TORONTO -- An artist in Montreal is on a mission, in a big way, to raise awareness about plastic pollution.

He has enlisted volunteers to build a massive installation around 10 metres tall. But despite the size, those working on it have sadly no shortage of material for the sculpture — it’s made out of trash.

“We're building a three-story-tall art installation with plastic flowing out of it, and on top of this is a giant faucet,” Benjamin Von Wong, the artist behind the installation, told CTV News. “The idea is to tell people that we need to turn off the plastic tap.”

This latest project is part of Von Wong’s quest to help people rethink habits that have plagued oceans for years.

Plastic pollution has been a problem for decades. Just last month, a three-week clean up effort in the Hawaiian archipelago -- surrounded by what is known as the Pacific Garbage Patch -- turned up around 47 tonnes of junk.

“About 80,000 pounds was made up entirely of ghost nets, derelict fishing nets, and about 14,000 was made up of ocean plastics that we pulled off the shorelines,” Kevin O’Brien, with the Papahānaumokuākea Marine Debris Project, explained.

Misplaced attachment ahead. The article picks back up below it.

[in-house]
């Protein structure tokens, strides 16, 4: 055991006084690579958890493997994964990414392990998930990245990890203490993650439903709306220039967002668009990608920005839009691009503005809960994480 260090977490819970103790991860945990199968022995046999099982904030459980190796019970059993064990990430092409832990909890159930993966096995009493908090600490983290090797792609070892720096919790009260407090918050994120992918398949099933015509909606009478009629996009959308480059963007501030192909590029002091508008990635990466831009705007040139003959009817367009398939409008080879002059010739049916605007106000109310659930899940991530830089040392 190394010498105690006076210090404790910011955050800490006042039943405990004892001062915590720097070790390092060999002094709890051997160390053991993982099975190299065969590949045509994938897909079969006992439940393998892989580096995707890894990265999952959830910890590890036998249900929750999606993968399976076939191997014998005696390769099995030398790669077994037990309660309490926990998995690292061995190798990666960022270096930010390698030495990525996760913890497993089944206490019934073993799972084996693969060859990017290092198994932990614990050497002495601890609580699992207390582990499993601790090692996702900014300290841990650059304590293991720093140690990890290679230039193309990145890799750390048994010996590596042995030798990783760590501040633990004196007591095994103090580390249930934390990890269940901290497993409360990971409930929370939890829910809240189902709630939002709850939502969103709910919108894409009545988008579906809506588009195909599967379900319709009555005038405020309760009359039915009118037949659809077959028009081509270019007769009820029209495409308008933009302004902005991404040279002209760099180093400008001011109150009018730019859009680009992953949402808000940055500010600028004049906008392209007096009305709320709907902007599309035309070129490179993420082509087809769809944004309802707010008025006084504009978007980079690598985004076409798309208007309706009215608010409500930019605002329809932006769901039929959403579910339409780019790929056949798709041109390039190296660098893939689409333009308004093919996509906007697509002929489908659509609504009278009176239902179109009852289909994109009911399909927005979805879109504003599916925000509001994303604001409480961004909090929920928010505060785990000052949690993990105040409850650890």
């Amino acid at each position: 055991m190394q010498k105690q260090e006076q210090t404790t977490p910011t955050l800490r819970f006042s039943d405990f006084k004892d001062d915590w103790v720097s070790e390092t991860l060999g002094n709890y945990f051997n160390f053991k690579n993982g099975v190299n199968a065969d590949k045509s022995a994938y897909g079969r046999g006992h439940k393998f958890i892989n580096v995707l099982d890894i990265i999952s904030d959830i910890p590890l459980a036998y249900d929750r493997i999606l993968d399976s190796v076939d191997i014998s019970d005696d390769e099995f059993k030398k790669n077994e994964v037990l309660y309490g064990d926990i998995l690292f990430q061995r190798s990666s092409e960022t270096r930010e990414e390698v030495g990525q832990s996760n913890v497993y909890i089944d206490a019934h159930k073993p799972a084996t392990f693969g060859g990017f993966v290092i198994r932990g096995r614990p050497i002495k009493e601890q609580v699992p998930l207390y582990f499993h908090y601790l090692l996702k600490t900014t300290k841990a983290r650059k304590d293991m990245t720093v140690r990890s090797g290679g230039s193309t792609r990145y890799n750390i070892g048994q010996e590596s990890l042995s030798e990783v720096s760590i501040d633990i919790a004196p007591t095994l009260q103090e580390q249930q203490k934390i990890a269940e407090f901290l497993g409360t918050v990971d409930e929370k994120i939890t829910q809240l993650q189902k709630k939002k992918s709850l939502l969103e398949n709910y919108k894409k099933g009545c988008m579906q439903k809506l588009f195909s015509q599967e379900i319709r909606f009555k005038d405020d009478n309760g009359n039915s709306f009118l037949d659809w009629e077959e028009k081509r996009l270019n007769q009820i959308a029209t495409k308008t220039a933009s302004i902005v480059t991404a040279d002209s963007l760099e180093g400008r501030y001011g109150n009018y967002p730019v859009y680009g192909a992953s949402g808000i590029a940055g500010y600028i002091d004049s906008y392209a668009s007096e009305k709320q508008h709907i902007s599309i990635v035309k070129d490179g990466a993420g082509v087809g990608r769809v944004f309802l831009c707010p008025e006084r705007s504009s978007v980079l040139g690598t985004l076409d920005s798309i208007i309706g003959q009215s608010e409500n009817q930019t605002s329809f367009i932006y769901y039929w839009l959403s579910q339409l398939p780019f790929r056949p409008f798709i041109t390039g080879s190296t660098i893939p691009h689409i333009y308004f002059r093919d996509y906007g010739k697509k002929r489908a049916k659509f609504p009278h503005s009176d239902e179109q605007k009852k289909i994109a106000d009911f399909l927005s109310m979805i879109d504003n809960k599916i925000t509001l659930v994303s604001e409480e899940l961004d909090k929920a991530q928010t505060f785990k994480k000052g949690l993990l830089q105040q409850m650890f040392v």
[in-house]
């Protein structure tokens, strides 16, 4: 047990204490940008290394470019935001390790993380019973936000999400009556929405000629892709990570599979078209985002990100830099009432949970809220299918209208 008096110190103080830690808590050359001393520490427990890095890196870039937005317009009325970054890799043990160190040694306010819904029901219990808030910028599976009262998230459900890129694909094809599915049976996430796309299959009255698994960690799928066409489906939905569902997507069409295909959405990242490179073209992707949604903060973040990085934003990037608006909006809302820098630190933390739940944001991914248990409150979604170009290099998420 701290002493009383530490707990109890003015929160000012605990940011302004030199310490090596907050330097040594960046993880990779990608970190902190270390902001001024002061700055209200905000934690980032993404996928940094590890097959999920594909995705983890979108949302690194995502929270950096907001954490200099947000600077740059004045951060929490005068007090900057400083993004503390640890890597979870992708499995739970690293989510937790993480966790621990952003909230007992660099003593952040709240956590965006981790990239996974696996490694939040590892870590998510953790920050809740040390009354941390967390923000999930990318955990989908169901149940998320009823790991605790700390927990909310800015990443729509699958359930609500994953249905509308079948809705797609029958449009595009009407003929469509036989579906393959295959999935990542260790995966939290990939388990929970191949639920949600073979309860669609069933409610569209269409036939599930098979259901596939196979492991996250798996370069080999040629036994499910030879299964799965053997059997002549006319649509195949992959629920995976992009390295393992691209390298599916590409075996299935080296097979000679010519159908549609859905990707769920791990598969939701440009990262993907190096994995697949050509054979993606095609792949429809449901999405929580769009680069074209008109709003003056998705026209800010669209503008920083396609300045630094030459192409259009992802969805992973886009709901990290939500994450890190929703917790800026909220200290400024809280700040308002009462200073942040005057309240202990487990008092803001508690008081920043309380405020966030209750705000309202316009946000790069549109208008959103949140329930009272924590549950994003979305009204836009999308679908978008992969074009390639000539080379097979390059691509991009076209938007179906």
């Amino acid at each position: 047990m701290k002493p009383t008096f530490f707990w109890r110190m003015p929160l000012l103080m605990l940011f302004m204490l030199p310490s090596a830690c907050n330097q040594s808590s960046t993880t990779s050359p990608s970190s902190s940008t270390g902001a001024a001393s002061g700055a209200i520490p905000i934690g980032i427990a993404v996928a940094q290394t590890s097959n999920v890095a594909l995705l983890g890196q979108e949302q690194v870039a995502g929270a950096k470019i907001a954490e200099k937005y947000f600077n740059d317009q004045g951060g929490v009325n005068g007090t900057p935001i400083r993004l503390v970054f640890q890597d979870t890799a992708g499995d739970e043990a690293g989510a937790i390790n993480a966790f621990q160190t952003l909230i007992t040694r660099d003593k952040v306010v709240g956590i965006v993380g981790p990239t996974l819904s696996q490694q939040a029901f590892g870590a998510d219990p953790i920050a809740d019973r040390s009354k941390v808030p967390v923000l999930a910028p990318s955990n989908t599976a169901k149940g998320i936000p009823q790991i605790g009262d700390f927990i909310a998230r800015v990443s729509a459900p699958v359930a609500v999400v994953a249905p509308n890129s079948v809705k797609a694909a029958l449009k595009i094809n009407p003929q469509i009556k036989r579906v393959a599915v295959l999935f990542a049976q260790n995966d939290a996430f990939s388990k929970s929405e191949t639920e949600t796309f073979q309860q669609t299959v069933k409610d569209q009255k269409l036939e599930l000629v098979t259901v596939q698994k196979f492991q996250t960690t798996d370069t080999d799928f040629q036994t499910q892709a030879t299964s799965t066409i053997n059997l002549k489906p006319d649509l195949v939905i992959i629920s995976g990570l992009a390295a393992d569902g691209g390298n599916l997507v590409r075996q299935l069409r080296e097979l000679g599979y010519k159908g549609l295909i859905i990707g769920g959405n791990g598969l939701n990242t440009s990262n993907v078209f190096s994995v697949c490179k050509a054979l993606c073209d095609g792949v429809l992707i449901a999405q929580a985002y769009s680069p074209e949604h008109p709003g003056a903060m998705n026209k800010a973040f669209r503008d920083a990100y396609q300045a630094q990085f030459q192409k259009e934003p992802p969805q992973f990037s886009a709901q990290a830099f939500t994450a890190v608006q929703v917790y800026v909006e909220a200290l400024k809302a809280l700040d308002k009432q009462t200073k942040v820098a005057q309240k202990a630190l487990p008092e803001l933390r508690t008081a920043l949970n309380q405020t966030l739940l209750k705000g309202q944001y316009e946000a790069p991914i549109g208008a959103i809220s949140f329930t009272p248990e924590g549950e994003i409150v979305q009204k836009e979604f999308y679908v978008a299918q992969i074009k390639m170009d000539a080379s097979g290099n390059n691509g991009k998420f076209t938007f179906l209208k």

This vast plastic pollution can be deadly for wildlife and hugely detrimental to our environment.

Von Wong has worked to raise awareness about this issue. His past projects have included a mermaid struggling in an ocean of plastic and a swimmer splashing through 170,000 plastic straws.

“I think with art, you get the opportunity to invite new people into an old conversation,” Von Wong said.

This time, a small army of volunteers has signed on to sort through the plastic and assemble the flow of garbage.

Isabelle Racine, one of the volunteers, said she wanted to help because the project aligns with her beliefs.

“I think it’s important,” she told CTV News. “Projects like this are important to show people […] the enormous amount of plastic that's been generated.”

The giant tap itself, from which the garbage will flow, is made of scavenged ventilation duct.

“We design it [using] upcycling parts,” Jeremy Lizandier, with GAUFAB, a manufacturing company that helps construct creative installations, told CTV News. “We found them in an old factory that was ready to be scrapped. We saved these tubes from the scrap heap to build this faucet.”

When finished, the sculpture will look like an enormous levitating tap, spewing garbage.

It will be immortalized in a photo shoot next month, so that even when the installation has to come down, the images will live on, reminding us of our plastic output.

With files from Alexandra Mae Jones